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Pearson Provides Junket for Selected Chief State School Officers

by Susan Ohanian

So the Pearson Foundation teams up with the Council of Chief State School Officers (CCSSO) to send a bunch of Chief State School Officers off to a foreign country to discuss "best practices" in education. They call it the Pearson Foundation/CCSSO International Conference on Education. In 2008, the conference was in Singapore; in 2009, Helsinki; in 2010, London. In September 2011, a dozen or so Chief State School Officers get an all-expenses paid junket to Brazil, as part of Pearson's "continuing commitment to student and experience international best practices."

I haven't found any info on the 2011 conference on the Pearson Foundation website or the CCSSO website.

Why Brazil?

One Chief state school officer says the conference is in Brazil because Brazil has done such a good focus on teacher effectiveness and has done such a good job in closing the achievement gap.

In point of fact, although they may be working on it, Brazil has a terrible gap in access to any kind of education. Most middle class people send their kids to private schools and many poor kids don't have the opportunity to go to school.

The US State Department seems to be doing something in Brazil. I can't even think about trying to connect the dots.

But here's something that is very interesting: Pearson reveals £326m Brazil deal

By Ben Fenton, Chief Media Correspondent, The Financial Times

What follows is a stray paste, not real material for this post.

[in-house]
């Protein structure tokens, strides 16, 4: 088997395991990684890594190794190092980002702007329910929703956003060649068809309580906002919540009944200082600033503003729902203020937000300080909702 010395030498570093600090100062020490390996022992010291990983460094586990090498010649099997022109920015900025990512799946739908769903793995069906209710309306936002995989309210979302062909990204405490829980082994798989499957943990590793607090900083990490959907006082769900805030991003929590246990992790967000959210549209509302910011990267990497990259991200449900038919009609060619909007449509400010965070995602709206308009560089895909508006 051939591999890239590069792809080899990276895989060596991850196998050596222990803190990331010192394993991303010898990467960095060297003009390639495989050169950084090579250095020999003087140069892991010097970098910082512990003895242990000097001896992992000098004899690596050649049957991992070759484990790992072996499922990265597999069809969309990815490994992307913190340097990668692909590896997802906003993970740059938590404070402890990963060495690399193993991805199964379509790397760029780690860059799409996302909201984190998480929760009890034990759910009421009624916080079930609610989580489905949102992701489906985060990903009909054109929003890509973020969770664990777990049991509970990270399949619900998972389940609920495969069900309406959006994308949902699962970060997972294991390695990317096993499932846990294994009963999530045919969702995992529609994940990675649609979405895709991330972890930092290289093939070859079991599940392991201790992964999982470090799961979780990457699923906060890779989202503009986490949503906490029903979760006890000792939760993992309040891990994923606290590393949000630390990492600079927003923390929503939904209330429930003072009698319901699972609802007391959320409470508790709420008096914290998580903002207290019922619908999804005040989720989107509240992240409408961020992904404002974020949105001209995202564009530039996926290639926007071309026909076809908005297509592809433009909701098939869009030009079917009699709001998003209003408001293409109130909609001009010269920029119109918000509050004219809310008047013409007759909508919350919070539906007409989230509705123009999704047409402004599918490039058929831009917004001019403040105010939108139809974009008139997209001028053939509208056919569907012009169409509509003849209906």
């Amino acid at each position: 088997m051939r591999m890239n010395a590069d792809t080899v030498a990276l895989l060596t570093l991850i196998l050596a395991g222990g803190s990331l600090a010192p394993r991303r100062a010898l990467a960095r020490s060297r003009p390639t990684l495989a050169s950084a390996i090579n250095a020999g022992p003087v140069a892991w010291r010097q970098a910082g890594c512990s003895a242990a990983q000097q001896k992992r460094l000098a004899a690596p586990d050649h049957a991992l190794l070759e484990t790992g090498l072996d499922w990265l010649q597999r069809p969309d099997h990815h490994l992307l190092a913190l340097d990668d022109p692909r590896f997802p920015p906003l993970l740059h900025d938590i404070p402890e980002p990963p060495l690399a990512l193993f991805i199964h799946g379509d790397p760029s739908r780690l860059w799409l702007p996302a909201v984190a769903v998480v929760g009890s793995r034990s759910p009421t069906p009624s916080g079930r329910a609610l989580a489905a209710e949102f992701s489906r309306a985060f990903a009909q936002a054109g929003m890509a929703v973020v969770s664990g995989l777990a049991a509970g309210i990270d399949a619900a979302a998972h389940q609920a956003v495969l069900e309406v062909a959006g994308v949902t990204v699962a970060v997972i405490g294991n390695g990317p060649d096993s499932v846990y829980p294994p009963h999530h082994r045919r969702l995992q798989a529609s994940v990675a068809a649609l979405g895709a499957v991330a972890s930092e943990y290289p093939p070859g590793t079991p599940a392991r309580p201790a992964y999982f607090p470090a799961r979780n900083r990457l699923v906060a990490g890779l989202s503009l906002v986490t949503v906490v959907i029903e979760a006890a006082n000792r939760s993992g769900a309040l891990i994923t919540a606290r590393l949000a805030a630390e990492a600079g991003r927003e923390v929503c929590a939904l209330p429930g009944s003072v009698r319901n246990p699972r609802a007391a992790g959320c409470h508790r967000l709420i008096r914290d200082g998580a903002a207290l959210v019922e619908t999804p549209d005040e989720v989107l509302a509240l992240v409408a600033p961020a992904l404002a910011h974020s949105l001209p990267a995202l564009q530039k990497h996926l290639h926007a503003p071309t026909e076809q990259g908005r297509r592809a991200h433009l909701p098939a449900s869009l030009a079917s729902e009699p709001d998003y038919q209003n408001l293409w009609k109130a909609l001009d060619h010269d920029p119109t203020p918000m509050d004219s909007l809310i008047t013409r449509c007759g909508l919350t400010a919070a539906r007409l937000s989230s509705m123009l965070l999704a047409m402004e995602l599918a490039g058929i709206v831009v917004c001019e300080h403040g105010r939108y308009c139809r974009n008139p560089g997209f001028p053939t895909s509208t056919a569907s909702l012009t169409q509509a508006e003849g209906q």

July 22 2010
Pearson is set to fulfil a long-held ambition for substantial expansion into South America after announcing on Thursday an R$888m (£326m) deal to buy a division of Sistema Edu­cacional Brasileiro, a leading Brazilian education company.

The UK publishing group, which owns the Financial Times, said it expected revenues of R$160m from the âlearning systemsâ arm of SEB in 2010, as well as continued rapid growth. The company added that the division had average organic growth of more than 20 per cent and operating margins of 35 per cent.
Pearson circles Anglo in Brazil - Jul-02
Libya fund takes Pearson stake above 3% - Jun-08
Pearson to glean £1.3bn from IDC sale - May-04
Pearson buys Melorio - May-19

The acquisition is to be part of a wider partnership between Pearson and SEB, which will see the systems arm separated from the main group and delisted. The Zaher family, which owns 70 per cent of SEBâs shares, will keep its school and higher education institutions, becoming âmajor customersâ of Pearson, the company said.

The deal, Pearsonâs largest educational acquisition outside North America, follows the strategy of Dame Marjorie Scardino, chief executive, of purchases being in an emerging market, earnings-accretive in its first year and having a strong technological nature.

Analysts do not expect financing to be an issue for Pearson as the group has yet to spend the bulk of the £900m it gained earlier this year from the sale of its 61 per cent holding in IDC, the financial data company.

Alastair Reid, an analyst at UBS, said the Brazilian move was âa strategic positive as it allows Pearson to bulk up its faster growing international education unit [which accounts for about 20 per cent of forecast 2011 operating profit]â.

He estimated the deal would be more than 3 per cent enhancing to 2011 earnings per share and more than 4 per cent by 2012.

Thomas Singlehurst at Citigroup said that while the price was relatively high, at 5.5 times sales and 15 times operating profit, the growth prospects of the SEB arm, which has no tax to pay in Brazil for five years, made it good value.

The Brazilian instructional materials market is worth about $2bn and has 56m students.

John Fallon, chief executive of Pearsonâs international education company, said: âFor Pearson, this also provides a platform to build a more significant Latin American business and takes us further into the provision of broad-based integrated education services.â

Pearson was advised by Barclays Capital and SEB was advised by Morgan Stanley.

Shares in Pearson closed up 3 per cent at 962p.

— Susan Ohanian




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